Monday, November 8, 2010

One More Reason to Homeschool: Everyday Mathematics

Remember when you were a kid and your parents complained about the "New Math" you were being taught in school?  I don't know about you, but honestly, I just thought my parents weren't all that smart.  How on earth they managed to do their jobs (my dad was an engineer and my mom was a nurse) with their incredibly limited math expertise was beyond me. 

Interestingly enough, my parent's intellectual capabilities grew by leaps and bounds as I got older. It's funny how that happens isn't it?

I was reminded of my own math education (and my parent's reaction to it) last week when a friend posted this video on Facebook.

In Math Education: An Inconvenient Truth, M.J. McDermott exposes some rather alarming trends in math education which are clearly demonstrated in two popular math programs. (The video is long, but well-worth the time spent watching it!)  Everyday Mathematics and Investigations in Numbers, Data, and Space are examples of "new-new math," or what has become more descriptively known as "fuzzy math".  I was first introduced to Everyday Mathematics (also known as Chicago Math) several years ago when I was substitute teaching in our local school district.  At first, some aspects of Everyday Mathematics seemed to make sense.  It made math fun.  And practical.  Great for use in...well...everyday life.  But then I started to notice how much in the book wasn't even really about math.  Huh?  And I began to notice language and methods that seemed completely ludicrous.

My initial exposure to Everyday Mathematics led me to a quick investigation which revealed a virtual boatload of negative "press" about this highly acclaimed curriculum.  I found numerous critical reviews written by everyone from math experts to parents to bloggers and journalists.  Even a number of system-bucking teachers jumped bravely into the fight.  Many of these critiques provide passionate testimony and firsthand knowledge of the damage that Everyday Mathematics has done (and continues to do.) In fact, just about the only vocal support I could find seemed to come from the program's own creators and from a few educational bureaucrats desperately trying to justify their own misguided decisions to inflict Everyday Mathematics on the unsuspecting parents and children in their districts.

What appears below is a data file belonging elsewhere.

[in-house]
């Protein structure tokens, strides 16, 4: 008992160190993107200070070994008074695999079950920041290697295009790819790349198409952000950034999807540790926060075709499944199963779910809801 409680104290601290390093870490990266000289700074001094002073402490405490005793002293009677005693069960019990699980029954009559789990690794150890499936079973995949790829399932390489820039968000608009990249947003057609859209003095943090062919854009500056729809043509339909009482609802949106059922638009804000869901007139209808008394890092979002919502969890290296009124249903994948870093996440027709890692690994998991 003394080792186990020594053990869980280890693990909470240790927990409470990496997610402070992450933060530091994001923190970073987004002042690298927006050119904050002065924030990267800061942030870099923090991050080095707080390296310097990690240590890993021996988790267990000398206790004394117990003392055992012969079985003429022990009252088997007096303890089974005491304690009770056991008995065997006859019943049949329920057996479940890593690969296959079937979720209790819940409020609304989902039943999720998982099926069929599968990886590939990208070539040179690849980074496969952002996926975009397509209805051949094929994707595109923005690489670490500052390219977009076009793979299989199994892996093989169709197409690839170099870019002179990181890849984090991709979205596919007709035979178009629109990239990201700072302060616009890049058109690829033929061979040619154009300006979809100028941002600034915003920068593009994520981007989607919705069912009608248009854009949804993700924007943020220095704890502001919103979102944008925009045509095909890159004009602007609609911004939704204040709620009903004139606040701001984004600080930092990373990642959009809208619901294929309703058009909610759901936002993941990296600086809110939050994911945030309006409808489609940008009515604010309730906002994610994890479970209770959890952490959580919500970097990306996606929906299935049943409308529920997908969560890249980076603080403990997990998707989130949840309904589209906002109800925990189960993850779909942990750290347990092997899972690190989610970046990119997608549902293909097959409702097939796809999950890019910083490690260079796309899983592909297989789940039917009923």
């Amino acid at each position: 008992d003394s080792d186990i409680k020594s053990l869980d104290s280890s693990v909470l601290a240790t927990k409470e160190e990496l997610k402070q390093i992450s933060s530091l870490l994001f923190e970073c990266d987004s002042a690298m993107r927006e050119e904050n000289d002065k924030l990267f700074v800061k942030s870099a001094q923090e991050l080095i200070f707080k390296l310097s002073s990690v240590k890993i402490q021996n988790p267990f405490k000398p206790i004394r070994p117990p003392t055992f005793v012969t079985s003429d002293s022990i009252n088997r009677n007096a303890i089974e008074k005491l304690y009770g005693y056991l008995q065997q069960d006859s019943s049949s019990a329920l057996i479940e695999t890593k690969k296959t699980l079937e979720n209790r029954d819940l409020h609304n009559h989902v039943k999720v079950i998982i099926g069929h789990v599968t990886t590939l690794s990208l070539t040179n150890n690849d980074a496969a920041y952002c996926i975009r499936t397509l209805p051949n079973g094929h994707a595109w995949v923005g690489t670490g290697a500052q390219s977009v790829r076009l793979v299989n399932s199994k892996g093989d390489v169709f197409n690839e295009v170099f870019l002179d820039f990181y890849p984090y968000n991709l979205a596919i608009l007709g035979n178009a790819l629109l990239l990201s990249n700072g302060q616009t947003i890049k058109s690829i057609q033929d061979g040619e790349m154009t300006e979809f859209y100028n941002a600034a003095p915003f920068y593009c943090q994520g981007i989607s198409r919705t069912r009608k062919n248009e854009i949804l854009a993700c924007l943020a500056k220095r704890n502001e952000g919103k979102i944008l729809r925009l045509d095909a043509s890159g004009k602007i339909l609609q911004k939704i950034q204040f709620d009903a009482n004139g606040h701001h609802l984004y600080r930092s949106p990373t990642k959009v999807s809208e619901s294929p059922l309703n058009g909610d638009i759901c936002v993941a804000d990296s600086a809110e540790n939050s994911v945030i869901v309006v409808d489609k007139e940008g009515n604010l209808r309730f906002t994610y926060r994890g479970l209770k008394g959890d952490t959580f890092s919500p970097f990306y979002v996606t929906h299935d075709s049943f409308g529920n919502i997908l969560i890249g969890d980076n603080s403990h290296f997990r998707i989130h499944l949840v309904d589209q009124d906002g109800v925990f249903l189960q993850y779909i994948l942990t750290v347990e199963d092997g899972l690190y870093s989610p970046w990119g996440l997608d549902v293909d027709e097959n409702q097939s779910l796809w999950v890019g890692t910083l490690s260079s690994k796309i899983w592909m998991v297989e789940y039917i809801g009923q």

After this initial exposure to the world of "fuzzy math", I began to encounter something else that I found very interesting.  As a representative of a homeschool curriculum company, I attend about 10-12 homeschool conventions each year.  The company I represent publishes a spiral-based math program that is quite popular among homeschoolers.  Over the last several years, I've had a surprising number of parents indicate that the single most important factor in their decision to homeschool was Everyday Mathematics. More than once, a parent has done a double-take when I use the word "spiral-based" to describe our math program.  The concerned look was followed immediately by a question:  "If it's spiral-based, does that mean it's like Everyday Math?"

People homeschool for a lot of different reasons.  It turns out Everyday Mathematics is more than just a "highly acclaimed" math program.

It's also become a GREAT reason to homeschool.


  1. With respect to Linda and the company she represents, I have two words: SAXON MATH!

    Old school. Strong results!

  2. Kristy: I believe the best remedy for your headache is to do two multiplication problems using the "standard algorithm," then call me in the morning!!

    Arby: Them's fightin' words! :-) Actually, Saxon IS old school. AND it gets great results. And if it works for you and your children, stick with it!!

  3. That was agonizing watching the other methods of doing math. Good GRIEF!!

    Linda - I know that you lean to Saxon Math - but how does Teaching Textbooks compare? That's what Blondie is currently using.

    I'll be checking into Red's school to see what they use.

  4. Actually, Brownie, I've never used Saxon which is an "incremental", or short spiral approach. I actually prefer mastery-based math programs like Modern Curriculum Press, LIFEPACS, SOS, Singapore, or MathUSee. That's just a personal preference. There are excellent spiral programs that are extremely effective (like Saxon and Horizons). And really great programs (Saxon, Horizons, LIFEPAC, SOS) combine the best elements of both approaches to create really effective math instruction, whereas spiral programs like Everyday Mathematics pay ZERO attention to mastery!

    Teaching Textbooks is also a spiral-based program, but also one that requires mastery. My daughter used TT for Algebra and I loved it!!

  5. Can you define "spiral approach," "short spiral approach," and "mastery-based" for those of us unfamiliar with the terms? I'm reading them and thinking that I cannot see how anyone can complete Saxon math and NOT master the subject. I have no experience with other math programs because the one I'm using isn't broken, so I'm not trying to fix anything. And I'm certian that I'm missing something in the terminology.